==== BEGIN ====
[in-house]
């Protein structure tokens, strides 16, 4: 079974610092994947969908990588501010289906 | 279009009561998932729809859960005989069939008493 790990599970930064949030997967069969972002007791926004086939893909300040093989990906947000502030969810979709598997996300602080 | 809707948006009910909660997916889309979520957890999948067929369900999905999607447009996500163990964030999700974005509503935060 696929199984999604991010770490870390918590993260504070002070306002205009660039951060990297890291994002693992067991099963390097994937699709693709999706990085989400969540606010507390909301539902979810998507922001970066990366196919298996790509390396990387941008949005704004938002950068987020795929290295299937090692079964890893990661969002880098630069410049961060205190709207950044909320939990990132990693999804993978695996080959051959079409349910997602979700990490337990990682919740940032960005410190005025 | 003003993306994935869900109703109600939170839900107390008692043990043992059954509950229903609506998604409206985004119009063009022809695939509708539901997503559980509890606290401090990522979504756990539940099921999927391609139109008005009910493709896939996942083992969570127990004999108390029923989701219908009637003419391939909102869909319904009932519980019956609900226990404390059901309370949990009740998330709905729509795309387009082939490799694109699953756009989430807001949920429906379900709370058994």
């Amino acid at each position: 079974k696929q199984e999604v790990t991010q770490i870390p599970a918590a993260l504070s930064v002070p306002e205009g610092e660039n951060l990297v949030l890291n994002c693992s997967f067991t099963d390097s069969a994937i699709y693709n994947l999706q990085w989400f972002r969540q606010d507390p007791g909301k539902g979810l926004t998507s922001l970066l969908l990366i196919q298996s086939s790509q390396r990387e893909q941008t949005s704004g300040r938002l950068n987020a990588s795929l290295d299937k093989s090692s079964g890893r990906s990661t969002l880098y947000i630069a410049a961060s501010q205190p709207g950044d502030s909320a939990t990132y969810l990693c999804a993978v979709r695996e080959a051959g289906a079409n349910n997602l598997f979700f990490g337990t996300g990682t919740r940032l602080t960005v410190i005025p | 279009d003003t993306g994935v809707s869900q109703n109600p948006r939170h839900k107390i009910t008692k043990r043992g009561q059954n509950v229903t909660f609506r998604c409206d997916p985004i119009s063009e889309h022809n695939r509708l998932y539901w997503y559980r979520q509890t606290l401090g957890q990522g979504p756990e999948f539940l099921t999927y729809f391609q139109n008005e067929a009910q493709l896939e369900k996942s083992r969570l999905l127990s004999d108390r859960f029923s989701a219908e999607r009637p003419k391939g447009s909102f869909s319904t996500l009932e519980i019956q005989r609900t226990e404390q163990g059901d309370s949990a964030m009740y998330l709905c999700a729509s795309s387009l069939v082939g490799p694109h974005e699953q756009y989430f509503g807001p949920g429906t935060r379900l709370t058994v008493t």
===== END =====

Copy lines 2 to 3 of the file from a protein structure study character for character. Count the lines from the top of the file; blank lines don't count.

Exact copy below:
């Protein structure tokens, strides 16, 4: 079974610092994947969908990588501010289906 | 279009009561998932729809859960005989069939008493 790990599970930064949030997967069969972002007791926004086939893909300040093989990906947000502030969810979709598997996300602080 | 809707948006009910909660997916889309979520957890999948067929369900999905999607447009996500163990964030999700974005509503935060 696929199984999604991010770490870390918590993260504070002070306002205009660039951060990297890291994002693992067991099963390097994937699709693709999706990085989400969540606010507390909301539902979810998507922001970066990366196919298996790509390396990387941008949005704004938002950068987020795929290295299937090692079964890893990661969002880098630069410049961060205190709207950044909320939990990132990693999804993978695996080959051959079409349910997602979700990490337990990682919740940032960005410190005025 | 003003993306994935869900109703109600939170839900107390008692043990043992059954509950229903609506998604409206985004119009063009022809695939509708539901997503559980509890606290401090990522979504756990539940099921999927391609139109008005009910493709896939996942083992969570127990004999108390029923989701219908009637003419391939909102869909319904009932519980019956609900226990404390059901309370949990009740998330709905729509795309387009082939490799694109699953756009989430807001949920429906379900709370058994």
């Amino acid at each position: 079974k696929q199984e999604v790990t991010q770490i870390p599970a918590a993260l504070s930064v002070p306002e205009g610092e660039n951060l990297v949030l890291n994002c693992s997967f067991t099963d390097s069969a994937i699709y693709n994947l999706q990085w989400f972002r969540q606010d507390p007791g909301k539902g979810l926004t998507s922001l970066l969908l990366i196919q298996s086939s790509q390396r990387e893909q941008t949005s704004g300040r938002l950068n987020a990588s795929l290295d299937k093989s090692s079964g890893r990906s990661t969002l880098y947000i630069a410049a961060s501010q205190p709207g950044d502030s909320a939990t990132y969810l990693c999804a993978v979709r695996e080959a051959g289906a079409n349910n997602l598997f979700f990490g337990t996300g990682t919740r940032l602080t960005v410190i005025p | 279009d003003t993306g994935v809707s869900q109703n109600p948006r939170h839900k107390i009910t008692k043990r043992g009561q059954n509950v229903t909660f609506r998604c409206d997916p985004i119009s063009e889309h022809n695939r509708l998932y539901w997503y559980r979520q509890t606290l401090g957890q990522g979504p756990e999948f539940l099921t999927y729809f391609q139109n008005e067929a009910q493709l896939e369900k996942s083992r969570l999905l127990s004999d108390r859960f029923s989701a219908e999607r009637p003419k391939g447009s909102f869909s319904t996500l009932e519980i019956q005989r609900t226990e404390q163990g059901d309370s949990a964030m009740y998330l709905c999700a729509s795309s387009l069939v082939g490799p694109h974005e699953q756009y989430f509503g807001p949920g429906t935060r379900l709370t058994v008493t």